Before she gets out of bed in the morning, Ani Brooks, 17, reaches for her iPhone.
“I wake up and my phone is literally next to my pillow where I sleep,” Brooks said. “The first thing I do is check that. If any of my friends have texted me while I was asleep, I’ll respond to that. I’ll go on TikTok and will sit there just scrolling through. I always have my phone with me, all the time.”
Ani Brooks is a rising senior at Dover High School. She’s the editor of the school paper, takes mostly honors courses and works as a hostess at a popular Italian restaurant on Dover Point.
After three students in the class ahead of her died by suicide, she became involved in peer-to-peer counseling and is a member of the school’s mental health initiative. She is one of seven rising seniors creating a conference for administrators and students in schools to talk about mental health, including the impact of social media.
While Brooks is fully aware of the influence of social media and ubiquitous mobile devices on youth mental health, she’s not immune to it.
“Every teenager you talk to will admit that how much they use their phone is a problem, but they don’t want to do anything to fix it,” Brooks said. “It’s just such a strong addiction that people have normalized that they’re going to be like, ‘No, I’m fine.’ The anxiety of not being with your phone is worse than realizing that there’s a problem and that you really need time away from it.”
Grace Halepis, 17, a rising senior at Exeter High School, is an honors student and deeply involved in her school, community and social causes like supporting Planned Parenthood. While she feels she has her social media use under control, she too feels its pull on her time and attention.
“My phone is really important for just practical purposes and social media is something that everyone at my age is on, so I feel like if you’re not on it, you’ll be left out of certain things,” Halepis said.
Both young women point to the many positives of social media. Brooks has been able to stay in touch with friends who have gone off to college and Halepis is able to do activist work on behalf of the causes she’s most passionate about. But both teens don’t hesitate to describe social media’s negative impacts on them, particularly the photoshopped expectations of what they are supposed to look like and how they are supposed to act.
“For girls, more specifically, there can be a lot of body dysmorphia coming from seeing pictures of models, creating unrealistic expectations for yourself,” Brooks said. “If you fall short of those expectations, you can go into a depression because of it, so eating disorders can also come from looking at those images and just a lot of generalized anxiety about the way you present yourself in society. It puts a lot of pressure on the way you appear every single day.”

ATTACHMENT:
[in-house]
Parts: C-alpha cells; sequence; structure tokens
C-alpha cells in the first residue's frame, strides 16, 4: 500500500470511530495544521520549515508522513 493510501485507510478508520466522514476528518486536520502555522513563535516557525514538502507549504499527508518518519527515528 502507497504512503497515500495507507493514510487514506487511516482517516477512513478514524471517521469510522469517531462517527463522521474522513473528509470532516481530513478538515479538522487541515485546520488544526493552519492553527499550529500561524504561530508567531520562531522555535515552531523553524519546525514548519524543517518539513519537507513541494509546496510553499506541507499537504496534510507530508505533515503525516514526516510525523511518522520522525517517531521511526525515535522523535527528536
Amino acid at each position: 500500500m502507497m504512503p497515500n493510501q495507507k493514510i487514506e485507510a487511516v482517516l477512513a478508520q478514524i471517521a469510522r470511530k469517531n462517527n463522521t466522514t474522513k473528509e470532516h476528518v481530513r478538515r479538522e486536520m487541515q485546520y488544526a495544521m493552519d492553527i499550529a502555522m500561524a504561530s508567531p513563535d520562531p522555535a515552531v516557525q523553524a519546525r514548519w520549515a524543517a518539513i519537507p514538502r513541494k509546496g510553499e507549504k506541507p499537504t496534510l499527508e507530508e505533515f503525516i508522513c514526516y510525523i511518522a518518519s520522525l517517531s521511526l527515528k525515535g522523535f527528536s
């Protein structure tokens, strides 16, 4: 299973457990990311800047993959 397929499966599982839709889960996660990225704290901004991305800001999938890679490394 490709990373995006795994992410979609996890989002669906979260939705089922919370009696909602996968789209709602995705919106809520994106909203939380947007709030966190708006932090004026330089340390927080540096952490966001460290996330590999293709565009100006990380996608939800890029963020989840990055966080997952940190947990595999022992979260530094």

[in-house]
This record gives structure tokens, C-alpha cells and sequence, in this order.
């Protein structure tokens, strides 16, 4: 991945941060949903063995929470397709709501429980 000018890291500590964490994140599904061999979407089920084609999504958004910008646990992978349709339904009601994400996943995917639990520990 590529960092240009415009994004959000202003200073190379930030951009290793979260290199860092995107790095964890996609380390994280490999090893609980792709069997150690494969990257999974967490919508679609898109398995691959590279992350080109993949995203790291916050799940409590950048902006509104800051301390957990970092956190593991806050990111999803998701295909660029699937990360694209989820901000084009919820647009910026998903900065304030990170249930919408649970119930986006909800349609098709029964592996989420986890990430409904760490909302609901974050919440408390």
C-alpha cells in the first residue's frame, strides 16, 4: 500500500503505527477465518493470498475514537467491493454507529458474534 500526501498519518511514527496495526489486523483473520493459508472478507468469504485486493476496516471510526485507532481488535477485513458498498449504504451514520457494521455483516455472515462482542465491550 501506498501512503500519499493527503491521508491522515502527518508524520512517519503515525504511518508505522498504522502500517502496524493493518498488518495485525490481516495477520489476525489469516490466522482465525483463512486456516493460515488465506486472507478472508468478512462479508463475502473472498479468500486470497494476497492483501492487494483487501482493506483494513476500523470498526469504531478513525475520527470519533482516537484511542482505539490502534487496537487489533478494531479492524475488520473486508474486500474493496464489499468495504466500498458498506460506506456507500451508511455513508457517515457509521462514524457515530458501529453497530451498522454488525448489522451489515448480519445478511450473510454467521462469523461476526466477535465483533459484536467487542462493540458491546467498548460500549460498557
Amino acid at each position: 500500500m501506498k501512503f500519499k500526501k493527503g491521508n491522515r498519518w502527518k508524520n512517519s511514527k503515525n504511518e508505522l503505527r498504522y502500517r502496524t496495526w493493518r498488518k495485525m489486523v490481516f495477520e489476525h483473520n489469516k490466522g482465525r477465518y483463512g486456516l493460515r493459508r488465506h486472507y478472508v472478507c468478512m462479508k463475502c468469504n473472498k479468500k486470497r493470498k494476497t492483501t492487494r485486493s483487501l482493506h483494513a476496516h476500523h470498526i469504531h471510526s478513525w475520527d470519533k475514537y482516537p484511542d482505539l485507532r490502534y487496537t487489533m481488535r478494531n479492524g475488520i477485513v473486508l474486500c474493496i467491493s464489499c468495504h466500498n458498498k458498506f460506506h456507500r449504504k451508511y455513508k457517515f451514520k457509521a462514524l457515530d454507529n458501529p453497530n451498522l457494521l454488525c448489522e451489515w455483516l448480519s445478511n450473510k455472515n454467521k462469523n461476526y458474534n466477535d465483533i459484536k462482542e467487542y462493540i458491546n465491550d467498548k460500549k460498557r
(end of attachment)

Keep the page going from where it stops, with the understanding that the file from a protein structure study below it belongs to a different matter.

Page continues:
"It definitely has heightened my insecurities about my body and about how much I’m doing or not doing,” Halepis said. “At times it has influenced my feelings of self-worth. I bet I’m speaking for most of the teenage community when I say that.”
Don’t see what it took: On social media, teens find inspiration, dangerous trends
“All-or-nothing mindset”: What TikTok's viral 'That Girl' trend isn't showing you – and why that matters
Both young women describe the hurt of seeing their friends doing things on Snapchat and they were left out.
Brooks, Halepis and their peers have been described by social psychologists as canaries in the coal mine when it comes to unfettered access to social media on ever-present mobile technologies.
Jean M. Twenge, an author and professor of psychology at San Diego State University, describes them as “iGen,” the first generation whose social life has been dominated by digital communications.
“Born between 1995 and 2012, members of this generation are growing up with smartphones, have an Instagram account before they start high school, and do not remember a time before the internet,” Twenge wrote in The Atlantic. “iGen’s oldest members were early adolescents when the iPhone was introduced in 2007 and high-school students when the iPad entered the scene in 2010.”
Brooks was born in 2004, Halepis in 2005.
In his 2021 advisory on youth mental health, U.S. Surgeon General Vivek Murthy sounded the alarm.
“Too often, young people are bombarded with messages through the media and popular culture that erode their sense of self-worth — telling them they are not good looking enough, popular enough, smart enough or rich enough,” Murthy wrote. “When not deployed responsibly and safely, these tools can pit us against each other, reinforce negative behaviors like bullying and exclusion, and undermine the safe and supportive environments young people need and deserve.”
President Joe Biden referenced the influence of social media on teen mental health in his State of the Union address in 2022.
‘We must hold social media platforms accountable for the national experiment they’re conducting on our children for profit,” Biden said.